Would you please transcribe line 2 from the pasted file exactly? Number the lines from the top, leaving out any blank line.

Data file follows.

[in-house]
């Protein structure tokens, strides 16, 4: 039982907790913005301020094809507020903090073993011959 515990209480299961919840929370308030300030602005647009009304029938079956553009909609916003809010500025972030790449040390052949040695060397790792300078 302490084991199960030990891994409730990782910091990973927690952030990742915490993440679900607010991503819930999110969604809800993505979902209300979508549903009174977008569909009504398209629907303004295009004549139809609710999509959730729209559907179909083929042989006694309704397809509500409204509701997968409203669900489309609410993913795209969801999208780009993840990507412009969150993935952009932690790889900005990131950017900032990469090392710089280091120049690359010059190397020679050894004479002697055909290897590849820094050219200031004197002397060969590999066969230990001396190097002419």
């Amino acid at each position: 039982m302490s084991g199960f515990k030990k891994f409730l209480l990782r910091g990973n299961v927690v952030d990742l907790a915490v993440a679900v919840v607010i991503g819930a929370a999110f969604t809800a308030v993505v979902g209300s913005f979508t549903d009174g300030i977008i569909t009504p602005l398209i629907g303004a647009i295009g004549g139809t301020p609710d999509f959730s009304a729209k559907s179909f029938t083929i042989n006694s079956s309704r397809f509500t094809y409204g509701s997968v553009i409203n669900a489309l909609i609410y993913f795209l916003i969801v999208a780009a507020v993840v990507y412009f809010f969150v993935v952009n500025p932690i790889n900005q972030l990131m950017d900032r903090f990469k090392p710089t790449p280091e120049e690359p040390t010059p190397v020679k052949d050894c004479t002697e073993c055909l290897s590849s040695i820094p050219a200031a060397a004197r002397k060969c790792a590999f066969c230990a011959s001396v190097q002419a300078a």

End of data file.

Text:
């Protein structure tokens, strides 16, 4: 039982907790913005301020094809507020903090073993011959 515990209480299961919840929370308030300030602005647009009304029938079956553009909609916003809010500025972030790449040390052949040695060397790792300078 302490084991199960030990891994409730990782910091990973927690952030990742915490993440679900607010991503819930999110969604809800993505979902209300979508549903009174977008569909009504398209629907303004295009004549139809609710999509959730729209559907179909083929042989006694309704397809509500409204509701997968409203669900489309609410993913795209969801999208780009993840990507412009969150993935952009932690790889900005990131950017900032990469090392710089280091120049690359010059190397020679050894004479002697055909290897590849820094050219200031004197002397060969590999066969230990001396190097002419």